Very often we are in situations where we must quickly act to fend off some conflict situation. The natural tendency is to “take charge” based on our observations and conclusions about other people’s intentions. But is that the right approach? Cliff talks about how he learned to stay curious and never assume he knew other people’s intentions. Great advice!
We also mention the book Managing Oneself by Peter Drucker.

About Cliff Hazel

Cliff Hazel scrum master toolbox podcastCliff Hazel is a coach at Spotify who is trying to learn about how to build effective teams, and how we can create the conditions for them to thrive. His main interests are: Complexity and Systems, Visualisation and Information Radiators, Curiosity and Continuous Learning
You can link with Cliff Hazel on LinkedIn, connect with Cliff Hazel on Twitter and catch him in some conference near you.

Sean Dunn’s experience of failure leading an army patrol

There are many similarities between the way teams interact in many industries, but in this episode we explore the similarity between a team leader in the army and the role of Scrum Master. Listen in while Sean explains his story, and what he learned from it that he still applies today in his work as Scrum Master and Agile Coach.
He also shares with us his recipe for dealing with failure:

  1. Acknowledge that you are giving it your best. The prime directive also applies to ourselves, not just the teams we work with.
  2. Ultimately, our goal is to learn, so step back and reflect. Develop a set of questions you ask yourself when things don’t go as you expected. Frame mistakes in the context of learning.

About About Sean Dunn

Sean is an Enterprise Agile Coach with IHS Global. He has been involved with agile development for 8 years as a developer, product owner, and agile coach. Prior to his exposure to agile development Sean spent 13 years in the Canadian Army. In fact, Sean is known to point out that the Army is far more agile than most people think.
That background in the Canadian Army influenced his view of Leadership and the role of Leadership in creating and developing great teams.
You can connect with Sean Dunn on LinkedIn, check out Sean Dunn on the Scrum Alliance or email him at sean.dunn@ihs.com.
Check out Sean Dunn’s blog on leadership.

Zuzi Sochova started as a line manager, but understood how being a Scrum Master is different

There are many paths to starting our journey as a Scrum Master. Zuzi started as a line manager, but she soon learned the key differences between being a team leader and being a Scrum Master. She also explains why some companies still fail to improve, even when using Scrum.

About Zuzi Sochova

Zuzi help companies and individuals to be more successful. She teaches teams and their managers how to be more efficient, how to provide better quality and how to communicate and organize teams so that people have fun, they are motivated and have high commitment. Zuzi helps teams and managers find out how to handle customer relationship to help them improve customer satisfaction.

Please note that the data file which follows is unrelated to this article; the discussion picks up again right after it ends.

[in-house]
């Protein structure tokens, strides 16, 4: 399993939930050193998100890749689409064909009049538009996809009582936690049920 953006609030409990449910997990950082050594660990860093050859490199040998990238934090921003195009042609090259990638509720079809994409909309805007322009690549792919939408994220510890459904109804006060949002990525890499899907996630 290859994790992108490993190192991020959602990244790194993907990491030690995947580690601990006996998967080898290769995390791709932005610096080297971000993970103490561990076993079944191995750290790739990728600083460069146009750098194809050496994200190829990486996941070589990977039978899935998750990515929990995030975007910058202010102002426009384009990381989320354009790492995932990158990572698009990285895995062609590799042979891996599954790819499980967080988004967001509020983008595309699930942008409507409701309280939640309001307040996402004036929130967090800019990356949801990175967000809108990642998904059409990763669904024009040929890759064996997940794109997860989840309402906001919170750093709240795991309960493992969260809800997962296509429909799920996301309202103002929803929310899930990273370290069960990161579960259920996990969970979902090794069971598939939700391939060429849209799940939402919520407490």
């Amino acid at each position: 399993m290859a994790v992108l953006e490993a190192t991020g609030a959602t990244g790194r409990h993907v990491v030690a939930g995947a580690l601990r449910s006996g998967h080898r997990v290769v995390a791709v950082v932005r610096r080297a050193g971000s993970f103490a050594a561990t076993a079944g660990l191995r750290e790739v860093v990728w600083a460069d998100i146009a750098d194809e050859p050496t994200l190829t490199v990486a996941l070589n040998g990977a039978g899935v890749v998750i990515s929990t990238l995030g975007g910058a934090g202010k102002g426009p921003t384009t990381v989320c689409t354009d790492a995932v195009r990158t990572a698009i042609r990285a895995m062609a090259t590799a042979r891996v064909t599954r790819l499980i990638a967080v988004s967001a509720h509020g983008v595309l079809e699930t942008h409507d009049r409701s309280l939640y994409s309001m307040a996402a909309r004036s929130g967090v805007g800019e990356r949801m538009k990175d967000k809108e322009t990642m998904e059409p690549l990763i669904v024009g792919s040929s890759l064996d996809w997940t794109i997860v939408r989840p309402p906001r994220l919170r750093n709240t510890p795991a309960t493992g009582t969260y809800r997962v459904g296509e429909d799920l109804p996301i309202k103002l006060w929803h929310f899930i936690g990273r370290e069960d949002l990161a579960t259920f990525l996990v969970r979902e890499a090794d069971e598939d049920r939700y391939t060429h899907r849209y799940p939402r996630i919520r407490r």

You can visit Zuzi’s website at: http://sochova.cz/, and link with Zuzi Sochova on LinkedIn, or connect with Zuzi Sochova on twitter, or your favorite conferece.

Jeff Campbell shares 2 transformative lessons he learned in the same company

There are many learnings we collect along our journey as Scrum Masters. However, transformative lessons are not that common, except for Jeff in this particular job. Listen how he learned 2 lessons that totally changed how he looks at his job as a Scrum Master.

About Jeff Campbell

Jeff is an Agile Coach who considers the discovery of Agile and Lean to be one of the most defining moments of his life, and considers helping others to improve their working life not to simply be a job, but a social responsibility. As an Agile Coach, he has worked with driving Agile transformations in organisations both small and large. He is one of the founding members of www.scrumbeers.com and an organiser of www.brewingagile.org in his spare time. He is also the author of an open source book called Actionable Agile Tools, where he explains how he uses 15 of the tools he uses in his daily work as a scrum master and agile coach.
You can link with Jeff Campbell on LinkedIn, and connect with Jeff Campbell on Twitter.

Dennis Wagner defines success for Scrum Masters with the help of 2 key tools

To define success for us as Scrum Masters we need to define also what it means not to succeed. Dennis defines what is failure, and uses 2 concrete tools to check the situation all the time. The tools are 5 Why’s and a simple powerful question: “how are we succeeding?”
Each of these tools tackles a different purpose that Dennis explains in this episode.

About Dennis Wagner

Dennis is an Agile Coach with a lot of experience in the technical side of software development. Dennis has worked with teams in different industries, is thinking of writing a book about continuous delivery (bug him if you want to know more), and he loves, really loves his work.
You can connect with Dennis Wagner on LinkedIn and XING, and you can connect with Dennis Wagner on Twitter.